One of Outward Bound California’s program partners, San Francisco International High School (SFIHS), has been offering opportunities to recently immigrated high school-aged students to transition to the public school system in positive, supportive, and inclusive ways since 2009. Edith Melendez was a member of SFIHS’s first graduating class in 2013, and we called Edith to share her story.
As many of the students at SFIHS, Edith was not a native English speaker when she first arrived. Right before her sophomore year, Edith applied to participate in Outward Bound California’s Youth Leadership Corps, an annual merit-based scholarship program that accepts a group of ten diverse and deserving students from around the Bay Area who are dedicated to service, motivated to learn, and are looking to challenge themselves on a 14-day backpacking and rock climbing course in the High Sierra.
Accepted to the 2010 YLC class as a sophomore, Edith actively participated in the monthly service days, met up with the group to build team rapport, and prepared physically for the mid-summer excursion in the High Sierras. As the days got closer to their departure date, Edith started to get nervous. She was anxious about not being able to shower for two weeks, had never been rock climbing or camping, and Edith was the only student of ten going on the course who spoke English as a second language.
While her fears are on the list of most-common student concerns, Edith said that her experience was anything but the stuff of nightmares. She laughed as she explained how she and her cohort used body language and hand gestures to bridge the gap that words could not fill. In her words, “I always felt like a part of [the group], even if sometimes I didn’t understand everything people said. We used signals to help us all accomplish our group goals.” This example of how Edith was able to overcome challenges and discover a strength in herself and her team is the mission of Outward Bound California.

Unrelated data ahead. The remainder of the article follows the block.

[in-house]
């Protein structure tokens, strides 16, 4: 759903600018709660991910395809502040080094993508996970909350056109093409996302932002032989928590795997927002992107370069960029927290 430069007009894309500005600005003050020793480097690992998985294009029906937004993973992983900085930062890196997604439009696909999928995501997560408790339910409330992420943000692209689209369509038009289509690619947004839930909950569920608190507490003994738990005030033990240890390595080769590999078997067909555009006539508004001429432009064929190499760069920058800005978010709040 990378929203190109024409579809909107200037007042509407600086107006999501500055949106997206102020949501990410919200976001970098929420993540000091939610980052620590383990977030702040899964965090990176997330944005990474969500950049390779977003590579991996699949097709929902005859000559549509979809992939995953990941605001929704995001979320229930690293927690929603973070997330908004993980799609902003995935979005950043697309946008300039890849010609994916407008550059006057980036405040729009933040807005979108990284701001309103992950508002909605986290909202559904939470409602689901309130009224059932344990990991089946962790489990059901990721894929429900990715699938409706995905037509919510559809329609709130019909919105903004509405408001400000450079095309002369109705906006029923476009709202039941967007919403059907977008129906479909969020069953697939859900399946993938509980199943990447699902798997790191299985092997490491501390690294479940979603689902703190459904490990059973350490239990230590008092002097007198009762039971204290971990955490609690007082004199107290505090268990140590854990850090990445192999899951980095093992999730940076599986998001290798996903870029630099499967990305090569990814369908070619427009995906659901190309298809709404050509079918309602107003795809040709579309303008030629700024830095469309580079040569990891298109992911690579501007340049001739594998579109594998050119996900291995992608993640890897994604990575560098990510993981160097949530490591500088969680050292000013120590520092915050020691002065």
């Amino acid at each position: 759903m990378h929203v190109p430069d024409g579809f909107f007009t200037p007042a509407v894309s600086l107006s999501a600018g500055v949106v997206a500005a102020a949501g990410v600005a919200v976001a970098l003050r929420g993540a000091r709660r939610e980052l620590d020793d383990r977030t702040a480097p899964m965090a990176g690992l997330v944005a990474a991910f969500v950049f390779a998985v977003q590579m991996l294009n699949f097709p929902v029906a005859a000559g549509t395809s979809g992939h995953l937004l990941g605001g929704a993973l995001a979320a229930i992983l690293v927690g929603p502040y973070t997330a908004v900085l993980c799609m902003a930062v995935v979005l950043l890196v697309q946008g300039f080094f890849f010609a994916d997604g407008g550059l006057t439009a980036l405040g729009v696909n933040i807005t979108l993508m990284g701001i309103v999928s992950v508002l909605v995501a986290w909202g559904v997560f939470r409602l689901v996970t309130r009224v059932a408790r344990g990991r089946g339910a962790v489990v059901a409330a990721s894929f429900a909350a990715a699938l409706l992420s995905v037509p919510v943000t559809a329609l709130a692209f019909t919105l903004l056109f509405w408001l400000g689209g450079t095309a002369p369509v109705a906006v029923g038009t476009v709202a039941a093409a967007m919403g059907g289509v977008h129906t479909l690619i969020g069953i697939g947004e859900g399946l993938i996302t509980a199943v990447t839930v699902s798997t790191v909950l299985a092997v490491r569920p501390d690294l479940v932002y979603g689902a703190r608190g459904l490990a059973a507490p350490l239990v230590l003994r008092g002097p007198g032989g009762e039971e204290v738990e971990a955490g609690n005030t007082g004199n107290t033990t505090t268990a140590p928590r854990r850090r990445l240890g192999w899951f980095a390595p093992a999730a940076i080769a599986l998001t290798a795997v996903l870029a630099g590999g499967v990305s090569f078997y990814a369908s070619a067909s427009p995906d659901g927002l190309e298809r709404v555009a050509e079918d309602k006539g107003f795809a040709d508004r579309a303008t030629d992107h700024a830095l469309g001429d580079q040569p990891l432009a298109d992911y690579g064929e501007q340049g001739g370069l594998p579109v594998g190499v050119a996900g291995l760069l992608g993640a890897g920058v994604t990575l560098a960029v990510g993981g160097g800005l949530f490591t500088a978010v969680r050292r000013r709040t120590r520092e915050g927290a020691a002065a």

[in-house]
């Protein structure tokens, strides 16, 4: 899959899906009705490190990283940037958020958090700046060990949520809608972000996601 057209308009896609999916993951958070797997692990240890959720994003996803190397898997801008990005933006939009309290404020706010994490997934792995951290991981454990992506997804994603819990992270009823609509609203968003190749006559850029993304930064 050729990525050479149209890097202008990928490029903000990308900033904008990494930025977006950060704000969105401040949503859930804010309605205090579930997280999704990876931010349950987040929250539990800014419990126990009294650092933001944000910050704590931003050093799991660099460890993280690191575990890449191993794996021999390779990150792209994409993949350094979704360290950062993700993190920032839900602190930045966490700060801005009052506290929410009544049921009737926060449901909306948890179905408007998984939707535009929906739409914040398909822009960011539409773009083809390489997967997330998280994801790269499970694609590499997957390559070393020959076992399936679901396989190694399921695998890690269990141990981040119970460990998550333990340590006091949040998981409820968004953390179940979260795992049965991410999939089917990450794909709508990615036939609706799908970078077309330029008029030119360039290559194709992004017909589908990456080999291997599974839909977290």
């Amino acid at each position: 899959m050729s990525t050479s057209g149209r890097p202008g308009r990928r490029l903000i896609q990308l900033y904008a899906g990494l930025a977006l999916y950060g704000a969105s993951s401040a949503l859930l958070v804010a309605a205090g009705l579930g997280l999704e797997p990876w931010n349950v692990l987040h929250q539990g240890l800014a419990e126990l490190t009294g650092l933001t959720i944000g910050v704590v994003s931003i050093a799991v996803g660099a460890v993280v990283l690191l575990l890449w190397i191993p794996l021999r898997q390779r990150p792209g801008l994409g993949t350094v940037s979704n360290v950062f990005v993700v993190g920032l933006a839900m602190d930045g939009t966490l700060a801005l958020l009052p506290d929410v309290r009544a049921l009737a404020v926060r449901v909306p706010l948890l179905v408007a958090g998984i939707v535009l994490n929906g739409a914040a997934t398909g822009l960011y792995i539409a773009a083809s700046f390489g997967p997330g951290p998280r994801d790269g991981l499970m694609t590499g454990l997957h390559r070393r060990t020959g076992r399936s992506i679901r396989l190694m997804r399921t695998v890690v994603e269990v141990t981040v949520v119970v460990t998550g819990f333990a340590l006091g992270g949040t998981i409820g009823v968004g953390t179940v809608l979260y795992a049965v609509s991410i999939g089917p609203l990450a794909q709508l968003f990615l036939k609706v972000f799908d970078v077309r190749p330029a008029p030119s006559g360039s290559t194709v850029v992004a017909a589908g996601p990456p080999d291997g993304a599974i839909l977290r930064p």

When asked what she remembered most about her OBCA course, Edith replied, “Being in the forest, out of the city. I felt different there. I felt free.” Her memory of feeling different was the motivating catalyst when Edith returned to school that Fall she helped create mentorship and welcoming programs at her school. She told her teachers upon her return that the course helped her figure out who she is as a leader, and that anyone can encourage people to step outside of their comfort zones, but it takes a leader to step beyond fear and be “the first one up to the edge”.
Edith has just finished her first year at UC Davis studying communications with dreams of becoming a news anchor or marketing executive. Just like many first-year college students, Edith felt the pangs of homesickness. She shared that when school pressure and the struggle to make new friends weighed down on her, she drew upon her experience with Outward Bound years ago, remembering how she learned that her inner strength is unlimited. She is excited to be home for the summer and hopes to make a lasting imprint in the communities here that made such a positive impact in her life. To this end, she will be volunteering at her old school, SFIHS, and she will be speaking with this year’s Youth Leadership Corps to offer advice in applying for colleges and show her support of their goals this school year.